Nicholas has dissipated, but the lingering moisture continues to spill over into the southeast, causing pesky downpours that won’t seem to go away.
“More than 15 million people are on flood alert in the southeast, where heavier rains are expected to fall on already saturated ground,” CNN meteorologist Dave Hennen said.
My backyard in Atlanta now looks more like the Florida Everglades, and my boys have started climbing the walls. But I see a light at the end of this rainy tunnel – a few more days!
The area in the tropics that most deserves to be seen is the furthest away. A tropical wave just a few hundred kilometers southeast of the Cape Verde Islands is weak now, but could turn into a tropical depression later this week.
The storm will move into a more favorable environment over the next few days which should give the storm some life as it continues its westward journey across the Atlantic at 10-15 mph.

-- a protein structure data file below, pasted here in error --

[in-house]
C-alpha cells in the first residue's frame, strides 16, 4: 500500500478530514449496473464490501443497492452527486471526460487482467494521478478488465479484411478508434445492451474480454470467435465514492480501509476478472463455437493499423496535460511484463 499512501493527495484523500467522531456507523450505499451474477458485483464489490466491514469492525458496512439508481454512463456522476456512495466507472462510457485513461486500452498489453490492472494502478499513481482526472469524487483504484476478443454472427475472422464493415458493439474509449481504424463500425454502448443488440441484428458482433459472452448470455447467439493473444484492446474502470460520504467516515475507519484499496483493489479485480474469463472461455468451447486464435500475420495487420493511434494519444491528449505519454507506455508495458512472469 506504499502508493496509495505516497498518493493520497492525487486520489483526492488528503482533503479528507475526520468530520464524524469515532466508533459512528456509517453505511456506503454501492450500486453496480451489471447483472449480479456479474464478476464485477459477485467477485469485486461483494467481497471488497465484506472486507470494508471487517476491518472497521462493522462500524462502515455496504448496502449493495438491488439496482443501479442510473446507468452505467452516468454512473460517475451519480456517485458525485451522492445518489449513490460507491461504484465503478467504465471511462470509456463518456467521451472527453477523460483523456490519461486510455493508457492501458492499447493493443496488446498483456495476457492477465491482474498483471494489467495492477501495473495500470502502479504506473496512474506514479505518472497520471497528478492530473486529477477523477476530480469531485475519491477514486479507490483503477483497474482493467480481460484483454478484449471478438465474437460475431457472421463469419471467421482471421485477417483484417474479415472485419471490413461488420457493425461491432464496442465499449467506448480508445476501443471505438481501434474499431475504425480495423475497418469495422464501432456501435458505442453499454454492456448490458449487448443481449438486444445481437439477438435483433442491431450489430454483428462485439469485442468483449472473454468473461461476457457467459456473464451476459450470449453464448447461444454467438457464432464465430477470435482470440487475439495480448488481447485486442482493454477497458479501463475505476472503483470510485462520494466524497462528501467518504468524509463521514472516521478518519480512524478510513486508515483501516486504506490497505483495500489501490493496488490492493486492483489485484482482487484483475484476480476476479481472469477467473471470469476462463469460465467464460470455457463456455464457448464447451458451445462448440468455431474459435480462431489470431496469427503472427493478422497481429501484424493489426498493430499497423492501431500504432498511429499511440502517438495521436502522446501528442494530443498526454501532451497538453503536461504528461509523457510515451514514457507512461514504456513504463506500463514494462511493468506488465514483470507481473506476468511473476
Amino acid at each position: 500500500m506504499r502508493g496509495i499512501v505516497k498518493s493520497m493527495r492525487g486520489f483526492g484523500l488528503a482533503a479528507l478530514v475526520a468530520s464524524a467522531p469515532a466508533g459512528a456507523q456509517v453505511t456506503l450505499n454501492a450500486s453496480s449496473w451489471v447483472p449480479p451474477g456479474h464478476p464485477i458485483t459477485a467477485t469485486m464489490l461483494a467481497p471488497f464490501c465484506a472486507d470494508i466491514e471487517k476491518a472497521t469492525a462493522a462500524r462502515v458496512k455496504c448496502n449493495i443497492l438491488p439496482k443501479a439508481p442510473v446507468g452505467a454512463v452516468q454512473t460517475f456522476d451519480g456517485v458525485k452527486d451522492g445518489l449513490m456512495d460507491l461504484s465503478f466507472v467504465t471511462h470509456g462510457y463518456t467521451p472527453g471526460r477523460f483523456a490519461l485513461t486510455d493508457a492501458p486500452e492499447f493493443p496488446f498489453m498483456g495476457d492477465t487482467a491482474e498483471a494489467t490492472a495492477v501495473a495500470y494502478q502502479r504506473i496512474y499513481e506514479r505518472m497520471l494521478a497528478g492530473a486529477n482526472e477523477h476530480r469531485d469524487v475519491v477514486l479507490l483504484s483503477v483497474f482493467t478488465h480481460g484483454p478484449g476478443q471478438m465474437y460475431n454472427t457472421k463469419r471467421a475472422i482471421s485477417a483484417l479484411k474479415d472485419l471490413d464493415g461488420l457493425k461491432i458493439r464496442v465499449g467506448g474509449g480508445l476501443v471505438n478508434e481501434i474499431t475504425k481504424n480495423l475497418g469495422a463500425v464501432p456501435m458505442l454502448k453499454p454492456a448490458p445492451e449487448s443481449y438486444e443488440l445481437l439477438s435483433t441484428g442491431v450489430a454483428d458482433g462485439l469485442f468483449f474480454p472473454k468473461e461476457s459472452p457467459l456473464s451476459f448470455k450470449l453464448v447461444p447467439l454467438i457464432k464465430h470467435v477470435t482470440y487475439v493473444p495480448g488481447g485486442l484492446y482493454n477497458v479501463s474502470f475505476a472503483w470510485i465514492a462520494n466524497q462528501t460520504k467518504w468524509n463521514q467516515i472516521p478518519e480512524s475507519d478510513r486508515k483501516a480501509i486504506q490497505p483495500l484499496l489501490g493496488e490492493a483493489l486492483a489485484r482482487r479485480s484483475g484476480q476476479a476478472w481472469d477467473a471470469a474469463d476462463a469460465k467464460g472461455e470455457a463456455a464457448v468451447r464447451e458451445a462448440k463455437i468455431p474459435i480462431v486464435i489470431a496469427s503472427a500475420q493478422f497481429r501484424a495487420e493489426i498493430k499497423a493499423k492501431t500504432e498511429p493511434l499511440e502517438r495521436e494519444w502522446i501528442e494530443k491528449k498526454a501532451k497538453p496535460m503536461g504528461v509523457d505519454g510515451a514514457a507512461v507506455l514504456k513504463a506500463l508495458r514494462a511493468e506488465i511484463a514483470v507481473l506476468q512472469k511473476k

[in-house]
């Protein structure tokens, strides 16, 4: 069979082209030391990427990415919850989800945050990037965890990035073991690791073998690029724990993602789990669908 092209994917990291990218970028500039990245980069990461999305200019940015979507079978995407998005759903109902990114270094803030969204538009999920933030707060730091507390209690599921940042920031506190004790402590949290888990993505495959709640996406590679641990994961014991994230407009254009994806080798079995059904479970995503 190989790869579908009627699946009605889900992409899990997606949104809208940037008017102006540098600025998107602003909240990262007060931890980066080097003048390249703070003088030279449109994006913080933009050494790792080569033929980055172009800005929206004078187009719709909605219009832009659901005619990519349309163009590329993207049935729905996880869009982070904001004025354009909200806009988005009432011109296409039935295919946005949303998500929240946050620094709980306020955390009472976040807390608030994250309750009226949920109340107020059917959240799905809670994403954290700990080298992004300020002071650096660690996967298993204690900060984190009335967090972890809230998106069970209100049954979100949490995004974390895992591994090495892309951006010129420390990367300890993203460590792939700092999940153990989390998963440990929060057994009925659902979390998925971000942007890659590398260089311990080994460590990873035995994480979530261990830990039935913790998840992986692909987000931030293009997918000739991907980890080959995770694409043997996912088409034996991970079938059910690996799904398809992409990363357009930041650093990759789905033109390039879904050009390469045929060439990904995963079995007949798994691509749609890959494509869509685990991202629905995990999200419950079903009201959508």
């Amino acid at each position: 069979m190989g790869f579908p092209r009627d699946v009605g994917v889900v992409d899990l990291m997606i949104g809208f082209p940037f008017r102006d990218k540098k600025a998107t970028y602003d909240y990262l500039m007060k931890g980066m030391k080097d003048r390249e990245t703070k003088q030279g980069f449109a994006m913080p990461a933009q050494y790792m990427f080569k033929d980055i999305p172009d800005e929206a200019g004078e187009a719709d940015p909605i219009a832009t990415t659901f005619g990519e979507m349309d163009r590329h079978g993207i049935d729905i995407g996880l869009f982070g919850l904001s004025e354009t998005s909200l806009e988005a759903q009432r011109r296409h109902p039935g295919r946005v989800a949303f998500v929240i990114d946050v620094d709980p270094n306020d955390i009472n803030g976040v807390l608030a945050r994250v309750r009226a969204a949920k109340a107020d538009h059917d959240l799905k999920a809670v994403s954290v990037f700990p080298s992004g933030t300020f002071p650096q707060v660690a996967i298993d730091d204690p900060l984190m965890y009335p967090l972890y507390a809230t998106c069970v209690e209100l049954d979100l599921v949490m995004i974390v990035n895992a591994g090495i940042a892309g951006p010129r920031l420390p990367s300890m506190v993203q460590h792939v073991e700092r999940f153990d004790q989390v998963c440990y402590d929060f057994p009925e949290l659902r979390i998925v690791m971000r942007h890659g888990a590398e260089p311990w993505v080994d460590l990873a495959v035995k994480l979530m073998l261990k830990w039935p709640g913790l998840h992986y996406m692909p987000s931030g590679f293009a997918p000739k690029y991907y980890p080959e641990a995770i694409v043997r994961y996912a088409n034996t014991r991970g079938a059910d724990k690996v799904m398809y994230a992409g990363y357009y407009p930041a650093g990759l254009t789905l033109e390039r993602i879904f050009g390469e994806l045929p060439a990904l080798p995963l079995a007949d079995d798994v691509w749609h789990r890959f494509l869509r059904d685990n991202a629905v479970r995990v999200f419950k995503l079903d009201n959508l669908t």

There is a 70% chance that it will turn into a storm in the next five days. As it nears our home this storm will be one to watch as we move into the latter part of the week.
It is still too early to say if this will have an impact on the United States.
“This new investment will head west to a location favorable for strengthening and will likely become a tropical storm or even a hurricane,” CNN meteorologist Chad Myers said. “At least for now, the storm is likely to turn right in the western Atlantic and not approach the United States. If the timing of that right turn turns out to be delayed, then we will have to watch for future ones. model runs for forecast updates. ”
The two names are unlikely to retire this year and not be part of the pantheon of tropical systems. They both appear to be “fish” storms, which means they will stay at sea.
Peter has winds of 50 mph and is moving north-northwest.
“There are a lot of thorns about how Rose blossoms into a stronger storm,” the National Hurricane Center (NHC) said in a rare light discussion of the storm.
This storm could bring some showers to Puerto Rico and the Virgin Islands as it approaches, otherwise the storm does not pose a risk to coastal areas.
Rose has winds of 40 mph and will continue in a generally NW movement over the next few days, staying offshore.
“At a longer distance, stronger shear and dry air should tear off the rose petals one by one, slowly weakening the cyclone,” the NHC said.
Hurricane season is far from over